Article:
Guess how this patient was feeling when I walked into her room? NOT GOOD! She blurted out the first word that came to her mind, and I've never forgotten her or the experience we had together. As sick as she was, we shared more than a couple belly laughs. And here’s what it meant to her. A full year later, I received a call from this woman. She had lost the art in the transition out of the hospital, and had spent a year searching, frustrated, telling her friends and family abo
Is it true that nothing prepares us for losing someone who means everything to us?
What about the childhood you lost because [fill in the blank.] Or the career that made you feel like you had a real purpose, only to get cut in the quick slice of a budget?
Or the relationships that fell by the wayside for reasons known or unknown.
Or the leg that got amputated, or the hair that fell out, because of illness and treatments that your body couldn’t manage in any other way.
the noise in our heads like traffic in india congested chaos Do you ever get trapped in head traffic? If you're a 21st century adult, I'm guessing you probably do. It’s hard not to, actually, when life feels like a race to do it all, be it all, cram it all into living at the speed of light. If we were computers, that might not be a problem. But we’re not. We have bodies, hearts and spirits that get left behind in that madness. And they don't like being ignored. Thus, the head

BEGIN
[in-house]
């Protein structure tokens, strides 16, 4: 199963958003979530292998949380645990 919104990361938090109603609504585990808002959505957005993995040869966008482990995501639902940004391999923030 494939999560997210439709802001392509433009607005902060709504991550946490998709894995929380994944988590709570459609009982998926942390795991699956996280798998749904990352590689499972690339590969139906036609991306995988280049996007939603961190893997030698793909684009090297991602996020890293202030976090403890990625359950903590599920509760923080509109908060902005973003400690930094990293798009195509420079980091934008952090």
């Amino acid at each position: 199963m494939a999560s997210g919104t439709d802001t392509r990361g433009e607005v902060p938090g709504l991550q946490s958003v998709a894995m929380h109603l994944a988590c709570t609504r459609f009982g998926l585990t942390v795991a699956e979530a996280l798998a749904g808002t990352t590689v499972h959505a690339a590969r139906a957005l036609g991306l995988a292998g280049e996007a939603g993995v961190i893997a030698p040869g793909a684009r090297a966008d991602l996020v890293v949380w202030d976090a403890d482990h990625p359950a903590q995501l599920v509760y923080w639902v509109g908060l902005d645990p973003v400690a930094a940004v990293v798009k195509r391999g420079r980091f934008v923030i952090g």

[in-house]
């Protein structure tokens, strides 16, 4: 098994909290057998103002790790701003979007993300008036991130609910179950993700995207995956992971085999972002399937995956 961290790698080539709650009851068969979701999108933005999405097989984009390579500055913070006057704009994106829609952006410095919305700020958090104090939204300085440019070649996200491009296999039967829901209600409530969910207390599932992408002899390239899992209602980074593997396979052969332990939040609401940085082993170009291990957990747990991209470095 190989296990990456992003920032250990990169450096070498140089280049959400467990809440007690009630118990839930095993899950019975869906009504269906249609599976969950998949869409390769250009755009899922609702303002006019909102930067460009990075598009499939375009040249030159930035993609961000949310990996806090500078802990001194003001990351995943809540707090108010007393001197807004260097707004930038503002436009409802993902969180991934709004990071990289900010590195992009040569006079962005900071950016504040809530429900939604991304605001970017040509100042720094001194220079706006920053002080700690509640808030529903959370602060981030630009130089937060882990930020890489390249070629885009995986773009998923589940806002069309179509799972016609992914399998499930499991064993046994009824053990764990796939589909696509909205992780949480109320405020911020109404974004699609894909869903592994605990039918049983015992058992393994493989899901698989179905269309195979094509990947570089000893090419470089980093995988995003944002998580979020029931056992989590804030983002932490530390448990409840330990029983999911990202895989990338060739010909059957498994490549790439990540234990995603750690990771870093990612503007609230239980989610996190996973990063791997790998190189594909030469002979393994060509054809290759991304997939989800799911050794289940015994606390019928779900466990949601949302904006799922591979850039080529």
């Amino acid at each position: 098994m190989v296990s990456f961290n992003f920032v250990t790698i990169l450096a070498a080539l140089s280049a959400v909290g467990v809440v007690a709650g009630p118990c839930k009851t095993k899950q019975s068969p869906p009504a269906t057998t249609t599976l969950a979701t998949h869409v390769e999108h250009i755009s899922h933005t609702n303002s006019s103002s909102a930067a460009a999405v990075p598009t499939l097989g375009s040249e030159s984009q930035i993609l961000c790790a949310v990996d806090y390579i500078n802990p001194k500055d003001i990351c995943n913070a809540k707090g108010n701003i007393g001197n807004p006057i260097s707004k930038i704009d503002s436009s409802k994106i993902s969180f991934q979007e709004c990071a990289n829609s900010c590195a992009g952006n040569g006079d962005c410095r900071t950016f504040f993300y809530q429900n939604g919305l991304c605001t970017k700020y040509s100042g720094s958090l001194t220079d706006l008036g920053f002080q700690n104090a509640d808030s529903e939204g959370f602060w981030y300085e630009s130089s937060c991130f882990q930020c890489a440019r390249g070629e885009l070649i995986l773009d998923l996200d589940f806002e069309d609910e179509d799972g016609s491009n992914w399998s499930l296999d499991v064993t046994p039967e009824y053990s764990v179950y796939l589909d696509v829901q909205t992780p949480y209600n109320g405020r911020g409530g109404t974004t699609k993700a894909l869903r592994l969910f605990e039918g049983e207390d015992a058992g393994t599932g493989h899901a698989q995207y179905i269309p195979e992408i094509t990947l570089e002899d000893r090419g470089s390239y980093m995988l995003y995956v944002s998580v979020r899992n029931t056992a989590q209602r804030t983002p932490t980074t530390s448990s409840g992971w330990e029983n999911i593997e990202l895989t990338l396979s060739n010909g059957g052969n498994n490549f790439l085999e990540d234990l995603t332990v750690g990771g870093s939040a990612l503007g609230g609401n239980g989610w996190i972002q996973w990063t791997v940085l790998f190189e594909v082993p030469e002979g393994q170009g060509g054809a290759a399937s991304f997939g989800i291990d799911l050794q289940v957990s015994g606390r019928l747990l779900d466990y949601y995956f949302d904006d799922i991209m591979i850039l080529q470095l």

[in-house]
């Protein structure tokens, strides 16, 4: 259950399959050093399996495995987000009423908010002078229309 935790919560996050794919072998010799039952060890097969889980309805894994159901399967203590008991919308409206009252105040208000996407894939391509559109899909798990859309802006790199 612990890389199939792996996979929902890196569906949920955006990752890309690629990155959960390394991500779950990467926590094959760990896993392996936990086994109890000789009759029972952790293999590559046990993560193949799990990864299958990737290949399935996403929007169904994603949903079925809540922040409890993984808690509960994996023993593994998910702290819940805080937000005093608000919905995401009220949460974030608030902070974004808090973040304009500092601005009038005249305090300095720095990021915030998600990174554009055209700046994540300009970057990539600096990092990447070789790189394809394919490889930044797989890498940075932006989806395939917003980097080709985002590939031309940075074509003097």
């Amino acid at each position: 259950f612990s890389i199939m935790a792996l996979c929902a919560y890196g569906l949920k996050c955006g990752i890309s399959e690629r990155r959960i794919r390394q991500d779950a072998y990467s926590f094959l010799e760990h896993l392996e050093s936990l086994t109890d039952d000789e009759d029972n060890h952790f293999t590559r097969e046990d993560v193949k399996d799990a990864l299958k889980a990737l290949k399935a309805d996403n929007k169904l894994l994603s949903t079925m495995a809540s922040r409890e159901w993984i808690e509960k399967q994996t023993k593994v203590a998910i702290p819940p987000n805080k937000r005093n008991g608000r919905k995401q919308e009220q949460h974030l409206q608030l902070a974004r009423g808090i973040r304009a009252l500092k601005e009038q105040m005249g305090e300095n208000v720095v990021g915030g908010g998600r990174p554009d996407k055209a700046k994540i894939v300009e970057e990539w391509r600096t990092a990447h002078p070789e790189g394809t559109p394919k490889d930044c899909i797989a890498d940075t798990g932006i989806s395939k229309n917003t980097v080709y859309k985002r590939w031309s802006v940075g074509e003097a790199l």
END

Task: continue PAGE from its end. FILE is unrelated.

When death comes for someone you can’t even imagine letting go of, it is a heartbreaking, soul-crushing experience. No one can prepare you for what you will feel. And what you feel might be so overwhelming and intense, that you do the natural thing - you put a barricade around yourself so no more pain can get in. The thing is, if pain can’t get in, neither can healing. Or love. Or the sweetness of memories. All those things that broke your heart also once gave you the greates
I wish I’d had the courage to live a life true to myself, not the life others expected of me. According to hospice workers, that is the #1 regret of the dying. I was reminded of this recently, when I walked into the room of a patient who was upset because his family wanted him to have a risky surgery that offered no real promise of success. He had spent too many hours on the operating table in recent years, and he just didn’t have it in him to undergo one more. When I asked h